Muscovy drake breast fillet


At 2 years old, this Muscovy drake was a tough old bird—literally, just look at that big white tendon in the center in Pic1 and those tendon sheets on the outside in Pic3. Such birds are normally used for stew or soup.

At over 8 lbs. dressed-out weight he was also the biggest duck I've ever seen in my kitchen. Unlike some other duck breeds, Muscovies have a lot of good red meat on them, including that beautiful breast fillet. This breast fillet was HUGE, almost 3 lbs. Even just one side of it makes a good a meal for two.

This is all ultra lean red meat that compares favorably with the best steak you can find. No wonder Muscovy breast sells at more than $20 per pound. I refused to defile that fillet by stewing it to death, even if it did come from an older bird. I found a way.

Just to show how tough this bird was, I cooked the rest of this bird in a crockpot, in an overnight acid bath  of rhubarb. That came out good too, but of course that meat was nowhere near rare anymore.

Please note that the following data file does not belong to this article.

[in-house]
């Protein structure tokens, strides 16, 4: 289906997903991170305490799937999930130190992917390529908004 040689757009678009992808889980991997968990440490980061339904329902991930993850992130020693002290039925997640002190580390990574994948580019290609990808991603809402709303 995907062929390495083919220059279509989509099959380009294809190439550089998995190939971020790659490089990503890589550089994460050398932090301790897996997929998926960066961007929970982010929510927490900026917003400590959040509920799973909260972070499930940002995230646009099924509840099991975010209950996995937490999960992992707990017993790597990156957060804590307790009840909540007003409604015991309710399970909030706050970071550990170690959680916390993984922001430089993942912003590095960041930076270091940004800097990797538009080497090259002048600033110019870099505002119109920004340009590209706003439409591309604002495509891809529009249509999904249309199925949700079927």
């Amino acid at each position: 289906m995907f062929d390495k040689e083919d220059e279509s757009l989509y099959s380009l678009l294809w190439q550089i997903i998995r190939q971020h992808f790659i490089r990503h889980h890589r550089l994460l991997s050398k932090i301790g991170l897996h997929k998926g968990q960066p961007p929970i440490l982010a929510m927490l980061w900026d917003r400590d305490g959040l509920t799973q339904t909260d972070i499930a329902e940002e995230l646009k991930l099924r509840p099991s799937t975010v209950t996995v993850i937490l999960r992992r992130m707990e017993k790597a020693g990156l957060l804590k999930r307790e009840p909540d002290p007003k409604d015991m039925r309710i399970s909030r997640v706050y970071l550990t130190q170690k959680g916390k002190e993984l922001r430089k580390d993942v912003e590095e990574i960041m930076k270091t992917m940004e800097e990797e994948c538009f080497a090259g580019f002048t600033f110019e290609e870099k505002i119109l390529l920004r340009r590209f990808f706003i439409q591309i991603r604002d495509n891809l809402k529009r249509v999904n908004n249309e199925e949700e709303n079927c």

part 1: double-seared + low-temp


This is a thick steak, almost a roast. Treat it as such. Sear, simmer, sear again. Sear at high temperature, simmer at lower; the lower the better. That of  course also means it will take longer.


Pic1: these breast fillets are huge, that is the lid of my 8-qt. crockpot
Pic2: double-seared
Pic3: double-seared Muscovy breast fillet


This is what you need for 2 servings:


part 2: onion-wine sauce


 This is the same older bird as above. This time, I went for pan-frying with a long low-heat simmer and something extra. Again, the extended time of very low simmering is the key to success.

Onion and Red Wine Sauce is one of my favorites. Reduce this further to a thick syrup to get Onion Confiture.



Pic4:  sear with onions
Pic5: simmer in wine sauce
Pic6: served with potatoes and onion-wine sauce


This is what you need for 2 servings: